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There’s more than one way to skin a Web site

As I was going through our course material this week, I got caught up in trying to determine what the design process meant to each of the authors. While they all seemed to have the end user’s best interests at heart, it seemed like there were a lot of variables in their production paths.

Here’s a quick attempt to get to the essence of their their production processes.

Aidlin’s process is something like this:

Whiteboarding and Sketching –> Source Control and Project Management –> Project Management: SCRUM –> Functional Wireframes –> and then on through to the finished product.

Aidlin’s process appears to rely heavily on brainstorming at the beginning, picking the right way to deliver the product, and then moving quickly through the other phases and into the a shortcut that actually begins to be build a site. Since he’s primarily working with Web sites, I think this is a great model. I’ve been involved in building a few sites over time and there’s nothing more frustrating than getting a concept to an advanced stage only to find out a key change forces you to rethink the entire site. A friend of mine that builds lots of sites told me recently that wireframing was a key to his process and I can see why.

Cooper insists this is the only successful process:

Cooper

Considering he can’t figure out how to work his alarm clock, TV, an ATM or his car, I’m not sure how much weight I’d give his input on this or any other topic. His disdain of most product design made it tough to get to his message and the labeling of users as apologists or survivors (victims) was offensive (especially to an apologist like myself).

Saffer sees various paths, mainly based on the user’s needs and the designer’s skills. His contribution here isn’t so much a process as it is a thumbnail guide to determining a starting place:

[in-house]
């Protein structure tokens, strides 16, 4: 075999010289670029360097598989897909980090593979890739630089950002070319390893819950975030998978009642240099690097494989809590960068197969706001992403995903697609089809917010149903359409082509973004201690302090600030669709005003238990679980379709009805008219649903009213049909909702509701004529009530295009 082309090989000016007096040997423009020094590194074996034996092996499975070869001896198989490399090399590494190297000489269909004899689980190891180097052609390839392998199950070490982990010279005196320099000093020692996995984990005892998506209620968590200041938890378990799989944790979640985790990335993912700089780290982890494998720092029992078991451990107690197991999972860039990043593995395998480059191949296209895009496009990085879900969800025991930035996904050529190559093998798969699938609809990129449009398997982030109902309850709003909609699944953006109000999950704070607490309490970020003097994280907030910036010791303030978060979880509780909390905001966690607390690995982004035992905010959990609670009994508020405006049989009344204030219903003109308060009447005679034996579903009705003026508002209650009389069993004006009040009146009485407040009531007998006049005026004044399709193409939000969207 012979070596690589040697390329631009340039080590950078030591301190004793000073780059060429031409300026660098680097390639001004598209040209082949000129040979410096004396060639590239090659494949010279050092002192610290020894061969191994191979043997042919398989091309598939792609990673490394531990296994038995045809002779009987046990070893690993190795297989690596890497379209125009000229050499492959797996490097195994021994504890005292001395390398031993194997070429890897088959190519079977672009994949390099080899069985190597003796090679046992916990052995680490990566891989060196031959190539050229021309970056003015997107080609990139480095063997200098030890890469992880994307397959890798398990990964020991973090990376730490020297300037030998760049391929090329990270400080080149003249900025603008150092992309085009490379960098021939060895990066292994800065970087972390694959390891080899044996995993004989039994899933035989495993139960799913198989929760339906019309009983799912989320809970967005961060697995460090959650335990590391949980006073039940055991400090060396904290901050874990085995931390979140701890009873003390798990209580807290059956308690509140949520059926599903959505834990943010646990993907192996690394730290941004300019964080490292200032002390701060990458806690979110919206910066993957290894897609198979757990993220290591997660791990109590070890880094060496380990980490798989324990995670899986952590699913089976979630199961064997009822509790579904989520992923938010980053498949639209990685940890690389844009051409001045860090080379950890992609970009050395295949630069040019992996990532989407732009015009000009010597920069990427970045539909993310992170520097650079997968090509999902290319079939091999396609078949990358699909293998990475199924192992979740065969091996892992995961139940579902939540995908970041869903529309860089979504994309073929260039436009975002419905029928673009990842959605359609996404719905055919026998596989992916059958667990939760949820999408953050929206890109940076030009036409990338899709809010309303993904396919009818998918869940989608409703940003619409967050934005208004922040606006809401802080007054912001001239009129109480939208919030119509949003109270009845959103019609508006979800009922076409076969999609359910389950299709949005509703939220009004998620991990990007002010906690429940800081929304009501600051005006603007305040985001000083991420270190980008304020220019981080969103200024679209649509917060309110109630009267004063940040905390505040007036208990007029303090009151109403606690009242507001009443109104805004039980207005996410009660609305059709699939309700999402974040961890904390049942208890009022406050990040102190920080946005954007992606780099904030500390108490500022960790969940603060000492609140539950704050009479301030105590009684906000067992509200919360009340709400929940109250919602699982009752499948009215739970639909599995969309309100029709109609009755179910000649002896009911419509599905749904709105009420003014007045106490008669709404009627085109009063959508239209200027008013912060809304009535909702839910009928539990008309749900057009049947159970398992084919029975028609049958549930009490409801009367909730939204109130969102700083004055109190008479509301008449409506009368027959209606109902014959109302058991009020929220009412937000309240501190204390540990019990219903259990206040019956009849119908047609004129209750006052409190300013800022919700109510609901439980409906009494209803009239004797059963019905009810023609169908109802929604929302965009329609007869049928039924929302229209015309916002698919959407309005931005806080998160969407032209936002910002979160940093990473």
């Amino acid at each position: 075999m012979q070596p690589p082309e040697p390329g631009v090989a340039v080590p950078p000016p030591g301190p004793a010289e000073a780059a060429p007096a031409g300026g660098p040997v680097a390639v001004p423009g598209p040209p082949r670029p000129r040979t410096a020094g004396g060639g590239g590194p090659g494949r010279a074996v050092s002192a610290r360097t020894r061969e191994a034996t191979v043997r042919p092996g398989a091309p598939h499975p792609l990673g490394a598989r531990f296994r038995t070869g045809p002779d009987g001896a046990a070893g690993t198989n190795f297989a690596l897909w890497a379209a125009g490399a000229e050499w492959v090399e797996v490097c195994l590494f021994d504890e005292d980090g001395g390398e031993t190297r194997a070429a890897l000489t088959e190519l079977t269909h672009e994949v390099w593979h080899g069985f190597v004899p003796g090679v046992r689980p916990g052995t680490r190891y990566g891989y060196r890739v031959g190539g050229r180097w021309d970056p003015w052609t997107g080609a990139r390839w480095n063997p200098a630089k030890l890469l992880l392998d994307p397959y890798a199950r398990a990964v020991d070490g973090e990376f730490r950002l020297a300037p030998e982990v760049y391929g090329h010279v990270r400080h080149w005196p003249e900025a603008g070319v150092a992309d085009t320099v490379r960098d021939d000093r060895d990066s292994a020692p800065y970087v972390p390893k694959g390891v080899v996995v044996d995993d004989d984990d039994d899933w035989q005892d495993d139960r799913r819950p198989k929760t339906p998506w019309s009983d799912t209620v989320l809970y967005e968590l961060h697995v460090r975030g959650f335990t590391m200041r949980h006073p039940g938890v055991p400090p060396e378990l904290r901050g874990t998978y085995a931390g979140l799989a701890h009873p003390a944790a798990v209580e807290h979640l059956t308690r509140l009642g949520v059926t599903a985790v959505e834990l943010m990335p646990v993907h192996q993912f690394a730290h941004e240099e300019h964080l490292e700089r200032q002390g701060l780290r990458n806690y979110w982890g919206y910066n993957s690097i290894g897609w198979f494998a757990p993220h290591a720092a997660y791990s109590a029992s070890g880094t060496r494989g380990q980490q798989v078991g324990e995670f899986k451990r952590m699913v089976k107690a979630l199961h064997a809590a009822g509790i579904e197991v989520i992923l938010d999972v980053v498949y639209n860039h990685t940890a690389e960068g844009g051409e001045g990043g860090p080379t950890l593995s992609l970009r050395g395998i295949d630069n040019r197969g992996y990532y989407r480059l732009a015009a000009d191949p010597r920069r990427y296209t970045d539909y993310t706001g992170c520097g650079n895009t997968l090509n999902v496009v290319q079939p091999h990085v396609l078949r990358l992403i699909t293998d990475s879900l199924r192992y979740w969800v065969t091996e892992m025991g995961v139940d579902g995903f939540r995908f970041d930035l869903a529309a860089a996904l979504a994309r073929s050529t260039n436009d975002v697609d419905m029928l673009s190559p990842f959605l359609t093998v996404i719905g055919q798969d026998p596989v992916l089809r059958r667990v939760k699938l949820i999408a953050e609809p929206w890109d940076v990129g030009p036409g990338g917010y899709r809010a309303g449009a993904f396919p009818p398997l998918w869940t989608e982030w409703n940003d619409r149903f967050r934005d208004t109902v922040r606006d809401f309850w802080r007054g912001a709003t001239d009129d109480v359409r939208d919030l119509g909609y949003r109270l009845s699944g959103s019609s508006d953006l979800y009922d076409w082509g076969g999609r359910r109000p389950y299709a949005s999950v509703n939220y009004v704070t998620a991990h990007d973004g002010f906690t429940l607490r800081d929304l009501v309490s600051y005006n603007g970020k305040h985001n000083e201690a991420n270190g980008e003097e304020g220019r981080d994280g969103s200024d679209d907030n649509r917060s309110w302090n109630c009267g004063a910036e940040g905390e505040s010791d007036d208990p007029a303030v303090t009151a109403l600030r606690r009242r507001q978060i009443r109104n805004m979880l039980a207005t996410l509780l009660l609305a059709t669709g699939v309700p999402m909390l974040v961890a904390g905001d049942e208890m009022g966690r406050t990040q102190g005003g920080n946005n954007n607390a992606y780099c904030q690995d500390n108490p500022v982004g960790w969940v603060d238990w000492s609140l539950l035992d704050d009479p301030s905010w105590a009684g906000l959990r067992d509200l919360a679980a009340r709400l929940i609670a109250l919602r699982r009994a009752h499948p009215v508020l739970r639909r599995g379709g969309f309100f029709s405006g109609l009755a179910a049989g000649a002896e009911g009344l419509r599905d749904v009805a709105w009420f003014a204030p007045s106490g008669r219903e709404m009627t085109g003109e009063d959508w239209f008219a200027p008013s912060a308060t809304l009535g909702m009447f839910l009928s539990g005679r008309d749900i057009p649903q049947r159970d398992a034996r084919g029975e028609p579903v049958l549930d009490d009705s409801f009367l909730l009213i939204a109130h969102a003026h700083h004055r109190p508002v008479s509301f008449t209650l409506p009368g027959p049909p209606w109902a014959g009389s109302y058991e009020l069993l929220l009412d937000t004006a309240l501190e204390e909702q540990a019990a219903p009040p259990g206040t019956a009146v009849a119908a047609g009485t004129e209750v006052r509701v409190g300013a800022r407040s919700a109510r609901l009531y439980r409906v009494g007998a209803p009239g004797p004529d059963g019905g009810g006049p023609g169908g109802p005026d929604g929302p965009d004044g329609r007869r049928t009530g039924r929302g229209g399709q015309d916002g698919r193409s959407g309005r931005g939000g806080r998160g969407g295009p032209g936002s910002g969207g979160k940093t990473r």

Saffer

I especially like the Genius approach, where the designer “is the source of inspiration.” He cites the iPod as an example here and it’s tough to disagree. Before its invention, did any of us need this gadget?

And Kangas offers variations used on a couple of projects:

Kangas1

Kangas2

Neither process was ideal in the end, but I thought the concept of paper prototype testing was interesting, maybe something akin to Aidlin’s wireframes.

While Kelley didn’t really show a formal process, the Dilbert project suggests he’s also big on brainstorming and conceptualizing.

So the question remains: What’s the best design process?

It probably depends on the product. But based on the readings, I’d have to suggest:

  • The benefits of significant research and planning
  • Using a flexible modeling scheme, and
  • Getting as much user input as possible during the production.

For our projects, that suggests something like this:

Site concept (Kangas’s initial feature requirements) –> Competitor product analysis (Kangas) –> determine user needs and goals (Saffer) –> whiteboarding and sketching (Aidlin) –> wireframe (Aidlin) or paper prototype (Kangas) –> programming (Cooper) –> simultaneous bug/user test (Cooper) –> refinements/change requests (Kangas) –> resulting in user-centered design (Saffer).

It’s a work in progress, but we’ve already completed the first few phases. On to the next.

Category: Weekly Readings

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One Response

  1. Pat Daddona says:

    Thumbs up! You’ve really reduced the readings to their essence! I particularly like the commingling of ideas at the end. In short, take the best, lose the rest.